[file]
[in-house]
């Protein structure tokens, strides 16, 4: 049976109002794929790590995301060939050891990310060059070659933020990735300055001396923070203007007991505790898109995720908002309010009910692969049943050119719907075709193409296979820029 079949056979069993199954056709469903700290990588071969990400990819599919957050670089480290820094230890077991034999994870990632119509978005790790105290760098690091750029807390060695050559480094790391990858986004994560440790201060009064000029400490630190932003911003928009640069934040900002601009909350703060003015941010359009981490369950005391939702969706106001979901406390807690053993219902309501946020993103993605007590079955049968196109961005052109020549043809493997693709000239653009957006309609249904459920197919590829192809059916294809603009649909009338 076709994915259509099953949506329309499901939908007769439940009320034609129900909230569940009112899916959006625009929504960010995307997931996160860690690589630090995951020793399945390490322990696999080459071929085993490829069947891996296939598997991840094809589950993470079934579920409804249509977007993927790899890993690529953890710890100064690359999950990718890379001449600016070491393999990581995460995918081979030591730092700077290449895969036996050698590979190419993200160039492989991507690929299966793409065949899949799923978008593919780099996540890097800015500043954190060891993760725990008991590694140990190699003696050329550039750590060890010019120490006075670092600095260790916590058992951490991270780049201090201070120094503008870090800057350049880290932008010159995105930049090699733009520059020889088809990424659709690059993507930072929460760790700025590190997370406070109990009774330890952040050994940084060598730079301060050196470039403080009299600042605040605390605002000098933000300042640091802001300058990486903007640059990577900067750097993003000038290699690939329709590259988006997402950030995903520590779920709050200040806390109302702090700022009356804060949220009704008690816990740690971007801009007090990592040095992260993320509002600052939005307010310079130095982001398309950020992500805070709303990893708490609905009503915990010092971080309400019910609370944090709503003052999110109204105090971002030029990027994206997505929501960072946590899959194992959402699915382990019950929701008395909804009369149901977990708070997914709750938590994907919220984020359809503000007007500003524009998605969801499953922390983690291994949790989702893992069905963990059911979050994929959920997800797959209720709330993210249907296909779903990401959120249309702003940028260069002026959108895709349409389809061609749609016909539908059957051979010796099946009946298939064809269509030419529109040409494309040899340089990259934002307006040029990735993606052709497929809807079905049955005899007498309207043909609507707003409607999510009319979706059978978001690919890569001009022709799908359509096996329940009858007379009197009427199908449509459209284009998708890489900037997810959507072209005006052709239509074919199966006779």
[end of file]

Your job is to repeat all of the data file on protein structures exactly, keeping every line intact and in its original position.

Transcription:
[in-house]
């Protein structure tokens, strides 16, 4: 049976109002794929790590995301060939050891990310060059070659933020990735300055001396923070203007007991505790898109995720908002309010009910692969049943050119719907075709193409296979820029 079949056979069993199954056709469903700290990588071969990400990819599919957050670089480290820094230890077991034999994870990632119509978005790790105290760098690091750029807390060695050559480094790391990858986004994560440790201060009064000029400490630190932003911003928009640069934040900002601009909350703060003015941010359009981490369950005391939702969706106001979901406390807690053993219902309501946020993103993605007590079955049968196109961005052109020549043809493997693709000239653009957006309609249904459920197919590829192809059916294809603009649909009338 076709994915259509099953949506329309499901939908007769439940009320034609129900909230569940009112899916959006625009929504960010995307997931996160860690690589630090995951020793399945390490322990696999080459071929085993490829069947891996296939598997991840094809589950993470079934579920409804249509977007993927790899890993690529953890710890100064690359999950990718890379001449600016070491393999990581995460995918081979030591730092700077290449895969036996050698590979190419993200160039492989991507690929299966793409065949899949799923978008593919780099996540890097800015500043954190060891993760725990008991590694140990190699003696050329550039750590060890010019120490006075670092600095260790916590058992951490991270780049201090201070120094503008870090800057350049880290932008010159995105930049090699733009520059020889088809990424659709690059993507930072929460760790700025590190997370406070109990009774330890952040050994940084060598730079301060050196470039403080009299600042605040605390605002000098933000300042640091802001300058990486903007640059990577900067750097993003000038290699690939329709590259988006997402950030995903520590779920709050200040806390109302702090700022009356804060949220009704008690816990740690971007801009007090990592040095992260993320509002600052939005307010310079130095982001398309950020992500805070709303990893708490609905009503915990010092971080309400019910609370944090709503003052999110109204105090971002030029990027994206997505929501960072946590899959194992959402699915382990019950929701008395909804009369149901977990708070997914709750938590994907919220984020359809503000007007500003524009998605969801499953922390983690291994949790989702893992069905963990059911979050994929959920997800797959209720709330993210249907296909779903990401959120249309702003940028260069002026959108895709349409389809061609749609016909539908059957051979010796099946009946298939064809269509030419529109040409494309040899340089990259934002307006040029990735993606052709497929809807079905049955005899007498309207043909609507707003409607999510009319979706059978978001690919890569001009022709799908359509096996329940009858007379009197009427199908449509459209284009998708890489900037997810959507072209005006052709239509074919199966006779």